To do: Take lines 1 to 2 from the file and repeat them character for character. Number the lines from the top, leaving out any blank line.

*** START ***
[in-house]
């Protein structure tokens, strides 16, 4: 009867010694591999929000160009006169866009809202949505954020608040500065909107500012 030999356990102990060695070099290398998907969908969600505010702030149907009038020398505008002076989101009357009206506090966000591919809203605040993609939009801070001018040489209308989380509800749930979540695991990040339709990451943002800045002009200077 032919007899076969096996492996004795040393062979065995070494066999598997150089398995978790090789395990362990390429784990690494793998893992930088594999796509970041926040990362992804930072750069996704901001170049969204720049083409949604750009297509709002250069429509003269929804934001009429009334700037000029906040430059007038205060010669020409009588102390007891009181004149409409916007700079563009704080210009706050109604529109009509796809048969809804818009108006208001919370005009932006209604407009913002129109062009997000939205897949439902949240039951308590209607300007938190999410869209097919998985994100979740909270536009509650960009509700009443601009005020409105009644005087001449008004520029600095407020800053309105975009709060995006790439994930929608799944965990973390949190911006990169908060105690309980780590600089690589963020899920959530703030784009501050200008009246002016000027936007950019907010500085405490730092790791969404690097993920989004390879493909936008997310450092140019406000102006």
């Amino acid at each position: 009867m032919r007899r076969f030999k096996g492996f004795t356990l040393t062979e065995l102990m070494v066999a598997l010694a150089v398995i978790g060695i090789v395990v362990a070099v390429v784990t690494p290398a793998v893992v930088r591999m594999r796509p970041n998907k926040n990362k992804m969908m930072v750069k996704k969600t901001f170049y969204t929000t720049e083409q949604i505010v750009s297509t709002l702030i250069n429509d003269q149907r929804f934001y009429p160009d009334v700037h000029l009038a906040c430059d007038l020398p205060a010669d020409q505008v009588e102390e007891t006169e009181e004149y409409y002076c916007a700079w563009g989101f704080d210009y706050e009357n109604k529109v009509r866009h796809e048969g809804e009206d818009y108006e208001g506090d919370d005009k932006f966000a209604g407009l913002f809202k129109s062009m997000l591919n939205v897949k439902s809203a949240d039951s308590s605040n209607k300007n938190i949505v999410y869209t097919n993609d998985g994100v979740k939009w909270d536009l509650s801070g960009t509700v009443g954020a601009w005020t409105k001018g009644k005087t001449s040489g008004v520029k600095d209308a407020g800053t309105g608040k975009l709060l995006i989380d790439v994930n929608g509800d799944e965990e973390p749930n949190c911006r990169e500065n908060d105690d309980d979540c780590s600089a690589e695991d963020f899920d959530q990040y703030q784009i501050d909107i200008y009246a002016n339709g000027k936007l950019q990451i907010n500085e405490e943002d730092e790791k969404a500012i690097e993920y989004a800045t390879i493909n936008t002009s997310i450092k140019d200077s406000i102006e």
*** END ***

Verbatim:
[in-house]
């Protein structure tokens, strides 16, 4: 009867010694591999929000160009006169866009809202949505954020608040500065909107500012 030999356990102990060695070099290398998907969908969600505010702030149907009038020398505008002076989101009357009206506090966000591919809203605040993609939009801070001018040489209308989380509800749930979540695991990040339709990451943002800045002009200077 032919007899076969096996492996004795040393062979065995070494066999598997150089398995978790090789395990362990390429784990690494793998893992930088594999796509970041926040990362992804930072750069996704901001170049969204720049083409949604750009297509709002250069429509003269929804934001009429009334700037000029906040430059007038205060010669020409009588102390007891009181004149409409916007700079563009704080210009706050109604529109009509796809048969809804818009108006208001919370005009932006209604407009913002129109062009997000939205897949439902949240039951308590209607300007938190999410869209097919998985994100979740909270536009509650960009509700009443601009005020409105009644005087001449008004520029600095407020800053309105975009709060995006790439994930929608799944965990973390949190911006990169908060105690309980780590600089690589963020899920959530703030784009501050200008009246002016000027936007950019907010500085405490730092790791969404690097993920989004390879493909936008997310450092140019406000102006």